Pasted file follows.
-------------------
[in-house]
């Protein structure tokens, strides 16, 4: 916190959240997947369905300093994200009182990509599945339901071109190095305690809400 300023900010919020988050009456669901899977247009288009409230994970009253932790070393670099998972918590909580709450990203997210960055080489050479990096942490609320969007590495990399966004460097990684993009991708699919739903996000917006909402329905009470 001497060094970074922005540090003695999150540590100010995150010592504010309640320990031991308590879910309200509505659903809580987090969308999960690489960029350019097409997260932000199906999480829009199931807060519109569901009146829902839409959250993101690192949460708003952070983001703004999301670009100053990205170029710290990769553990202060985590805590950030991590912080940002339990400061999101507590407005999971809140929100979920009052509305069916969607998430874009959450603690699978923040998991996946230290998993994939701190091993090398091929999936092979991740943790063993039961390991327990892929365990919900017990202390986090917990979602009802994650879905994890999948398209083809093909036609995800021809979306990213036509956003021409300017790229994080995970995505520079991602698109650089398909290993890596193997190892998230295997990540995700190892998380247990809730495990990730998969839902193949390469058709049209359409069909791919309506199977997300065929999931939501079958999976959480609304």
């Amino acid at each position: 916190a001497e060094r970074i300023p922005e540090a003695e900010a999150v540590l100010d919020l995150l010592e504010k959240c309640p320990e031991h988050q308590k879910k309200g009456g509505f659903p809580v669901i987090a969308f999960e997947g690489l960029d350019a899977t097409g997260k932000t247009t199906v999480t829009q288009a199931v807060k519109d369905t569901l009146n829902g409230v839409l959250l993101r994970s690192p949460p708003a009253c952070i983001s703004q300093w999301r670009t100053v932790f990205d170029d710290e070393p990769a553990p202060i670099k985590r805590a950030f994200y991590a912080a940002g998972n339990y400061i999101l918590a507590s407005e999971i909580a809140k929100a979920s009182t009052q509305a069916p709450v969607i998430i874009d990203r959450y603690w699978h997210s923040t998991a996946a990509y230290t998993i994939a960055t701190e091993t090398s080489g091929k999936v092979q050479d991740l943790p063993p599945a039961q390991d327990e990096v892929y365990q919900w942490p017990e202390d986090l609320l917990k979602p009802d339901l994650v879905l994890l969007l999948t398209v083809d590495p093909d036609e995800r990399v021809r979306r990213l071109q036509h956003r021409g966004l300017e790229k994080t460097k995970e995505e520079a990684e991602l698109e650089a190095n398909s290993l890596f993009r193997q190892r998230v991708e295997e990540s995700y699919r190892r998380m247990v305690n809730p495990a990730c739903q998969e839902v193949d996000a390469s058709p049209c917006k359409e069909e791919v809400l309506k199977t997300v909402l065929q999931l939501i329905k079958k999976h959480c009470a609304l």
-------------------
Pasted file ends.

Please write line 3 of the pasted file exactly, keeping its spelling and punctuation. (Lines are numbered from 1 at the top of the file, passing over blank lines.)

């Amino acid at each position: 916190a001497e060094r970074i300023p922005e540090a003695e900010a999150v540590l100010d919020l995150l010592e504010k959240c309640p320990e031991h988050q308590k879910k309200g009456g509505f659903p809580v669901i987090a969308f999960e997947g690489l960029d350019a899977t097409g997260k932000t247009t199906v999480t829009q288009a199931v807060k519109d369905t569901l009146n829902g409230v839409l959250l993101r994970s690192p949460p708003a009253c952070i983001s703004q300093w999301r670009t100053v932790f990205d170029d710290e070393p990769a553990p202060i670099k985590r805590a950030f994200y991590a912080a940002g998972n339990y400061i999101l918590a507590s407005e999971i909580a809140k929100a979920s009182t009052q509305a069916p709450v969607i998430i874009d990203r959450y603690w699978h997210s923040t998991a996946a990509y230290t998993i994939a960055t701190e091993t090398s080489g091929k999936v092979q050479d991740l943790p063993p599945a039961q390991d327990e990096v892929y365990q919900w942490p017990e202390d986090l609320l917990k979602p009802d339901l994650v879905l994890l969007l999948t398209v083809d590495p093909d036609e995800r990399v021809r979306r990213l071109q036509h956003r021409g966004l300017e790229k994080t460097k995970e995505e520079a990684e991602l698109e650089a190095n398909s290993l890596f993009r193997q190892r998230v991708e295997e990540s995700y699919r190892r998380m247990v305690n809730p495990a990730c739903q998969e839902v193949d996000a390469s058709p049209c917006k359409e069909e791919v809400l309506k199977t997300v909402l065929q999931l939501i329905k079958k999976h959480c009470a609304l």